Keeping things light and fresh at Mirabelle at Beaver Creek
Special to the Daily
Take a splash of European charisma, a dash of comfortable charm and a heaping spoonful of delectable and you’ll have the recipe for Mirabelle restaurant.
Located just beyond the gates into Beaver Creek, Mirabelle’s historic building is believed to be the first home in Beaver Creek. The restaurant retains its homey and welcoming feel but the cuisine is fully five-star. Led by Belgian Master Chef Daniel Joly, Mirabelle focuses on fresh ingredients and classic dishes.
For the summer, the recipes reflect the season with smaller entrees that are satisfying but not overwhelming in size. Sit on the back deck and the light chatter of the creek in the background heightens the experience. Pick a few options to start and be sure to share — it’s all about the sampling possibilities.
Consider the grilled shrimp brochette, which is an illustration of Joly’s culinary perspective. Comprised of perfectly grilled shrimp that are infused with smoky goodness and just a hint of salt, they are excellent on their own. However, paired with a Thai coconut curry reduction, its sweet and silky texture playing beautifully with the spice on the shrimp, the familiar barbecue fare is taken to an unexpected level.
It’s this reinvention of familiar ingredients that makes a trip to Mirabelle memorable. Chef Joly changes the menu several times during the year, adjusting flavors to fit the season. He’s also constantly gathering inspiration, from events such as the Food & Wine Classic in Aspen to places like the grocery store.
Yes, the grocery store.
“I’ll go to Food & Wine in Aspen, in South Beach, to mingle in the big city,” Joly said. “I want to see what they’re doing, pairing and matching. You don’t copy it, but you twist it. Even at the grocery store, I’m always on the hunt.”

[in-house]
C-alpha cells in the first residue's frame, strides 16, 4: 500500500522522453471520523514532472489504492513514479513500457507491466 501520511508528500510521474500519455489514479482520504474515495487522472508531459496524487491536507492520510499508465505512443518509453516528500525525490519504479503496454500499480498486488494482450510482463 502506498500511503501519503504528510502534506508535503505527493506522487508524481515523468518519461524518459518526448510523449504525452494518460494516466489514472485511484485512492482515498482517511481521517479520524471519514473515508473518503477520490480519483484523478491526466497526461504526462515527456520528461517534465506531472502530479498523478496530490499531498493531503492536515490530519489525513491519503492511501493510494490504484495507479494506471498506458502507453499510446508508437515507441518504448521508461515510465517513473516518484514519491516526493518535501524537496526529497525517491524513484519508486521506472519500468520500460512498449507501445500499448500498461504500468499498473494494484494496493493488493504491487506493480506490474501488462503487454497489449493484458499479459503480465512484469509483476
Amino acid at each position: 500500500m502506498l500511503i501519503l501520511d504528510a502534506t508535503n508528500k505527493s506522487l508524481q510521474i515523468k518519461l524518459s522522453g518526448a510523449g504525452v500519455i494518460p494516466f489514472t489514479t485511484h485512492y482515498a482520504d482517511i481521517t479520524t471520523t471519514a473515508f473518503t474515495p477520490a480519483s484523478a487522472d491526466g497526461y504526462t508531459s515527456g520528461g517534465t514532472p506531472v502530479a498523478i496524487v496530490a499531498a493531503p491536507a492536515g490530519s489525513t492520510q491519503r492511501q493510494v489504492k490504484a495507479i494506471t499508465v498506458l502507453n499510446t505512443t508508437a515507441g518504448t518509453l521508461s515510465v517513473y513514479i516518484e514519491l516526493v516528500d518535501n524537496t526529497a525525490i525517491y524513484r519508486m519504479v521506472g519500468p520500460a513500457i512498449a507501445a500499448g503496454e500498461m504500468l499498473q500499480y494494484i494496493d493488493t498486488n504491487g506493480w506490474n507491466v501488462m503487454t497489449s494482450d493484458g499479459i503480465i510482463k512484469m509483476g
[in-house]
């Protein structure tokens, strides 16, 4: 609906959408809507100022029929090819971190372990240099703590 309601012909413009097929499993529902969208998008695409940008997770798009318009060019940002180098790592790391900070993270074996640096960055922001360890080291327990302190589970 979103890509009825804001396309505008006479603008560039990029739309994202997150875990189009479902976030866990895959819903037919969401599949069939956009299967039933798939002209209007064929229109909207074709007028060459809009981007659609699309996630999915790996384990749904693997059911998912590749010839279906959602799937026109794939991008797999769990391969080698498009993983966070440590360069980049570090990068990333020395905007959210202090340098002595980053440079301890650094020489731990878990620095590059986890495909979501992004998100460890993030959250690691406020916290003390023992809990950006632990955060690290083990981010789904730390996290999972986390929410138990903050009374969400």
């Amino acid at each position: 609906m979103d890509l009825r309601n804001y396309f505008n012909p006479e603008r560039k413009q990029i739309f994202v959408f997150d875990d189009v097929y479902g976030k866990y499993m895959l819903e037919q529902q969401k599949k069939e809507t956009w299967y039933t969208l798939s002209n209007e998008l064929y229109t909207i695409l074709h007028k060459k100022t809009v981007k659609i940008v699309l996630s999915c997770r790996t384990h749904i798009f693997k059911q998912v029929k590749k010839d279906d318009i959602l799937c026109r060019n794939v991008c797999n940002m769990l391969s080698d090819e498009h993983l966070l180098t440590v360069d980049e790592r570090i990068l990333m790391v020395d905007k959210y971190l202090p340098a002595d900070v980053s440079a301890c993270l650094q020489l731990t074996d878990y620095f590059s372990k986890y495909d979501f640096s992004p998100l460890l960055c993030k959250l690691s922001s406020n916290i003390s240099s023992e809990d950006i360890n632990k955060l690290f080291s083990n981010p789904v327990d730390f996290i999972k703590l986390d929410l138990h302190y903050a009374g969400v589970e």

Inspiration can come from many quarters, but the fundamental allure of Mirabelle remains. Though the main ingredients are recurring — rack of lamb, duck, foie gras — the presentation and execution is always new and interesting.
The duck is a prime example. Layered over a sweet potato puree and a soy-honey reduction, the duck is perfectly seasoned and succulent, holding court on the plate with the other ingredients as flattering courtiers.
“You have the flair and service of a high-end restaurant, but the unfussy taste of great ingredients and flawless execution,” explains Joly. “It’s a place you come again and again and are still pleasantly surprised.”
One thing that remains constant is the Dover sole, a signature item on Joly’s menu.
“I tried to take it off a few times and, ahh!” he said. “People kept asking me where it was. So I put it back on. It will stay there.”
This story first ran in EAT! Magazine, available in stand-alone locations throughout the community. The stories are sponsored by each restaurant.
The Eagle Valley Land Trust and Eagle River Watershed Council program adds 1% to purchases to fund preservation and conservation.